The Fifth Nation in the Four Nations Approach?

The Fifth Nation in the Four Nations Approach?

Dr Edward Bujak (Harlaxton College) uses representations of Britain’s 18th century North American wars to ask how many nations we should include in our approach.

            Teaching American undergraduates taking one semester of study in the UK (as currently constituted) about the UK, has made me wonder whether the four nations model should be extended to five. In studying the construction of the British state in the 18th century, and the mechanisms that bound together a new sense of British identity, we ask students to consider the painting The Death of General Wolfe by the American artist Benjamin West. The painting, first exhibited at the Royal Academy in 1771, depicts the death of General Wolfe at the Battle of Quebec in 1759, dying, conveniently, under a furled Union flag. The iconography is unequivocal. Here is a martyred British general, in a red-coat, making the ultimate sacrifice to secure Britain’s dominance of North America – hence the Native American posed in deference to the scene.[1] The other figures stand mournfully over the body of Wolfe. If Britons were going to develop patriotic feelings about a state forged together in 1707 by expediency and pragmatism, then they were going to need national heroes. In this “intricately composed narrative, West effectively expressed the growing nationalist orientation of his countrymen”[2] whether they were English, Scottish, Welsh, or colonists.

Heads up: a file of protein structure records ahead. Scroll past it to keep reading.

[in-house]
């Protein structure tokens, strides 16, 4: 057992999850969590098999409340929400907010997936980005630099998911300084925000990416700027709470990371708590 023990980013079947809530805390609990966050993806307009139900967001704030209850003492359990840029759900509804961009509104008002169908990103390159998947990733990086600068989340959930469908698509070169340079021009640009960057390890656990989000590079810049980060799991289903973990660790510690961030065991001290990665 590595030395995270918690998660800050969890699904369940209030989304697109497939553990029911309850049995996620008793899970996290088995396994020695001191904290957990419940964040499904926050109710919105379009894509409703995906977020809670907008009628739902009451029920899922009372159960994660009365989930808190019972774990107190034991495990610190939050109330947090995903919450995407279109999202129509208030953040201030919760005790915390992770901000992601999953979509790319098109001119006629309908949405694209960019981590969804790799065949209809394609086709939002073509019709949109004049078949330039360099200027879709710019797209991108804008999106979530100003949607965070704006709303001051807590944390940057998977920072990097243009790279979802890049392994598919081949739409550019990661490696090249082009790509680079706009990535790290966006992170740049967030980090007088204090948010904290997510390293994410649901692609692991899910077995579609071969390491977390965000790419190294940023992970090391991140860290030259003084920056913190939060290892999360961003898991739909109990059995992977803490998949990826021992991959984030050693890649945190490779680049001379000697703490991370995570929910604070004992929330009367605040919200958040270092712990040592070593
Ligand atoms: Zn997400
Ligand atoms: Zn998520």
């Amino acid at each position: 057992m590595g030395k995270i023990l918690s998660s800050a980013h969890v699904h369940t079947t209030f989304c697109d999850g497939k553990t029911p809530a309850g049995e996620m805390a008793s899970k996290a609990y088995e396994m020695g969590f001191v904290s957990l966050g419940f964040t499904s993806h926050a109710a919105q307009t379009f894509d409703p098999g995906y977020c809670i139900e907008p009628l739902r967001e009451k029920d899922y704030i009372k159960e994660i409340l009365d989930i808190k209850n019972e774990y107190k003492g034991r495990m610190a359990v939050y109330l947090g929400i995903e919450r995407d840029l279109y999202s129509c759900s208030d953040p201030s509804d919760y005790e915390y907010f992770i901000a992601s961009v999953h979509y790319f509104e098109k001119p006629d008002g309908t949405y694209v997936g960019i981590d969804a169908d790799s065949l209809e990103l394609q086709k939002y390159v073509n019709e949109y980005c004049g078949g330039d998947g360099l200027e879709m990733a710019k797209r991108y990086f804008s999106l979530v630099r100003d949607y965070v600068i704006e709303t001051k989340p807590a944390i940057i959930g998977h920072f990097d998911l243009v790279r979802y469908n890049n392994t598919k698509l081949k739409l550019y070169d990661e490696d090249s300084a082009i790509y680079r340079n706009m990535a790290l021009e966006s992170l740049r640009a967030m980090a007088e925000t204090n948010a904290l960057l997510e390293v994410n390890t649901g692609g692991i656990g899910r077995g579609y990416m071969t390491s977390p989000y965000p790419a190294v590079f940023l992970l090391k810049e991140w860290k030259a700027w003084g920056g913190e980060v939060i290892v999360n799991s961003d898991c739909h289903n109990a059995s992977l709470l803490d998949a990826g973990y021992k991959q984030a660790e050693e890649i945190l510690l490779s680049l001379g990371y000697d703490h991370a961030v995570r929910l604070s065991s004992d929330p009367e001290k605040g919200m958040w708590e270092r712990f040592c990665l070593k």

Benjamin West, The Death of General Wolfe (1771)

Benjamin West, The Death of General Wolfe (1771)

            Great Britain was, after all “an invented nation superimposed, if only for a while, onto much older alignments and loyalties … in response to conflict with the Other”[3], namely France. In the painting the redcoats are joined in mourning by colonial militiamen. In the Seven Year’s War (1756-1763), two-thirds of Britain’s troops were “provided by the very people who, with French military help …defeated her in 1781”.[4] Painted in 1771, this was a powerful, if soon to become redundant, attempt to remind Britons on both sides of the Atlantic that only twelve years previously they had fought together under the same flag.

For very different motives Wolfe was claimed by the American colonists. In 1775, in the Pennsylvania Journal and Weekly Advertiser, Thomas Paine published a Dialogue between General Wolfe and General Gage in a Wood near Boston in which Wolfe’s ghost appears before Gage:

 Gen. GAGE.  I am glad to see you my dear Mr. Wolfe, but what has brought you back again to this world?

  Gen. WOLFE.  I am sent by a group of British heroes to remonstrate with you upon your errand to this place …You have come here to deprive your fellow subjects of their liberty.

Gen. GAGE.  God forbid! I am come here to execute the orders of my Sovereign …

Gen. WOLFE.  Strange language from a British soldier! I honour the crown of Great Britain as an essential part of her excellent constitution. I served a Sovereign … yet such was the free spirit of the troops under my command, that I could never animate them with a proper martial spirit without setting before them the glorious objects, of their King and their COUNTRY.

  Gen. GAGE.  The orders of my Sovereign have been sanctified by the Parliament of Great Britain … They will fight for their country as well as their King.

  Gen. WOLFE.  The wisest assemblies of men are as liable as individuals, to corruption and error … The American colonies are entitled to all the privileges of British subjects. Equality of liberty is the glory of every Briton. He does not forfeit it by crossing the Ocean …[5]